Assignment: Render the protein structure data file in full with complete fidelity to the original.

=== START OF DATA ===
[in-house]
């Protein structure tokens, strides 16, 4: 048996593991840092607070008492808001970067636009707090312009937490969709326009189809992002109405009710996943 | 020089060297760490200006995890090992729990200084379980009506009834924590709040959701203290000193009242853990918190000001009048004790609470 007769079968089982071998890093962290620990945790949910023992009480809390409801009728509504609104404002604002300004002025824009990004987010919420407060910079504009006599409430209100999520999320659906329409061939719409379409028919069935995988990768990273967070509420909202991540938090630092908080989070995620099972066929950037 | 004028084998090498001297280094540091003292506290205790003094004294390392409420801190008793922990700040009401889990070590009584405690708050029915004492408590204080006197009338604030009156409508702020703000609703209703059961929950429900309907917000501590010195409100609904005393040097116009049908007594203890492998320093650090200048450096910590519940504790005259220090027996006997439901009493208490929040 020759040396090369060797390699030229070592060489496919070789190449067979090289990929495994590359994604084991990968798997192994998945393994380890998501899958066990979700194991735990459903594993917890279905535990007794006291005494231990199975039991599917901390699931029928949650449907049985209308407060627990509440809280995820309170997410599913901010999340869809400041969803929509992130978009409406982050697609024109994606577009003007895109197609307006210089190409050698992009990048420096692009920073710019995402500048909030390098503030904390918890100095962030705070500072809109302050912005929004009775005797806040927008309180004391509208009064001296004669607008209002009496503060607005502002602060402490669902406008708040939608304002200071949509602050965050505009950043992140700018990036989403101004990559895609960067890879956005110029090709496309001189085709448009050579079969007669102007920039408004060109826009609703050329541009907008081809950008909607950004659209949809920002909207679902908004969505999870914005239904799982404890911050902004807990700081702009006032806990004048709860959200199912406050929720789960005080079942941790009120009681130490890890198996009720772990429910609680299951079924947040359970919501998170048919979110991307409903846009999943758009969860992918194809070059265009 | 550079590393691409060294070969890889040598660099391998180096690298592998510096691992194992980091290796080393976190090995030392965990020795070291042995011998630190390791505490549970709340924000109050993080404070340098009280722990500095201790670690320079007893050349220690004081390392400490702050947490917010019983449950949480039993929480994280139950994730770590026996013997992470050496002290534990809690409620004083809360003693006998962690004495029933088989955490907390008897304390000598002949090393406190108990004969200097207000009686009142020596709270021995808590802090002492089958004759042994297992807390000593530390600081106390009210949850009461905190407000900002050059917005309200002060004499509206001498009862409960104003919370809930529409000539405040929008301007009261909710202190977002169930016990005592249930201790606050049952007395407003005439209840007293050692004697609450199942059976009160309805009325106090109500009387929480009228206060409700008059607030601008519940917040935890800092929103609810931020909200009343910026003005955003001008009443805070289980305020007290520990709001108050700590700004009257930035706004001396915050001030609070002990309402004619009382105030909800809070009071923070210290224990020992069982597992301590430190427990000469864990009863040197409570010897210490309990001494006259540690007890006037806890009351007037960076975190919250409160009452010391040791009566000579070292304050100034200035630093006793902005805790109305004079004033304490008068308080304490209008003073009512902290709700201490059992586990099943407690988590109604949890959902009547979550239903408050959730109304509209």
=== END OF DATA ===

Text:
[in-house]
């Protein structure tokens, strides 16, 4: 048996593991840092607070008492808001970067636009707090312009937490969709326009189809992002109405009710996943 | 020089060297760490200006995890090992729990200084379980009506009834924590709040959701203290000193009242853990918190000001009048004790609470 007769079968089982071998890093962290620990945790949910023992009480809390409801009728509504609104404002604002300004002025824009990004987010919420407060910079504009006599409430209100999520999320659906329409061939719409379409028919069935995988990768990273967070509420909202991540938090630092908080989070995620099972066929950037 | 004028084998090498001297280094540091003292506290205790003094004294390392409420801190008793922990700040009401889990070590009584405690708050029915004492408590204080006197009338604030009156409508702020703000609703209703059961929950429900309907917000501590010195409100609904005393040097116009049908007594203890492998320093650090200048450096910590519940504790005259220090027996006997439901009493208490929040 020759040396090369060797390699030229070592060489496919070789190449067979090289990929495994590359994604084991990968798997192994998945393994380890998501899958066990979700194991735990459903594993917890279905535990007794006291005494231990199975039991599917901390699931029928949650449907049985209308407060627990509440809280995820309170997410599913901010999340869809400041969803929509992130978009409406982050697609024109994606577009003007895109197609307006210089190409050698992009990048420096692009920073710019995402500048909030390098503030904390918890100095962030705070500072809109302050912005929004009775005797806040927008309180004391509208009064001296004669607008209002009496503060607005502002602060402490669902406008708040939608304002200071949509602050965050505009950043992140700018990036989403101004990559895609960067890879956005110029090709496309001189085709448009050579079969007669102007920039408004060109826009609703050329541009907008081809950008909607950004659209949809920002909207679902908004969505999870914005239904799982404890911050902004807990700081702009006032806990004048709860959200199912406050929720789960005080079942941790009120009681130490890890198996009720772990429910609680299951079924947040359970919501998170048919979110991307409903846009999943758009969860992918194809070059265009 | 550079590393691409060294070969890889040598660099391998180096690298592998510096691992194992980091290796080393976190090995030392965990020795070291042995011998630190390791505490549970709340924000109050993080404070340098009280722990500095201790670690320079007893050349220690004081390392400490702050947490917010019983449950949480039993929480994280139950994730770590026996013997992470050496002290534990809690409620004083809360003693006998962690004495029933088989955490907390008897304390000598002949090393406190108990004969200097207000009686009142020596709270021995808590802090002492089958004759042994297992807390000593530390600081106390009210949850009461905190407000900002050059917005309200002060004499509206001498009862409960104003919370809930529409000539405040929008301007009261909710202190977002169930016990005592249930201790606050049952007395407003005439209840007293050692004697609450199942059976009160309805009325106090109500009387929480009228206060409700008059607030601008519940917040935890800092929103609810931020909200009343910026003005955003001008009443805070289980305020007290520990709001108050700590700004009257930035706004001396915050001030609070002990309402004619009382105030909800809070009071923070210290224990020992069982597992301590430190427990000469864990009863040197409570010897210490309990001494006259540690007890006037806890009351007037960076975190919250409160009452010391040791009566000579070292304050100034200035630093006793902005805790109305004079004033304490008068308080304490209008003073009512902290709700201490059992586990099943407690988590109604949890959902009547979550239903408050959730109304509209």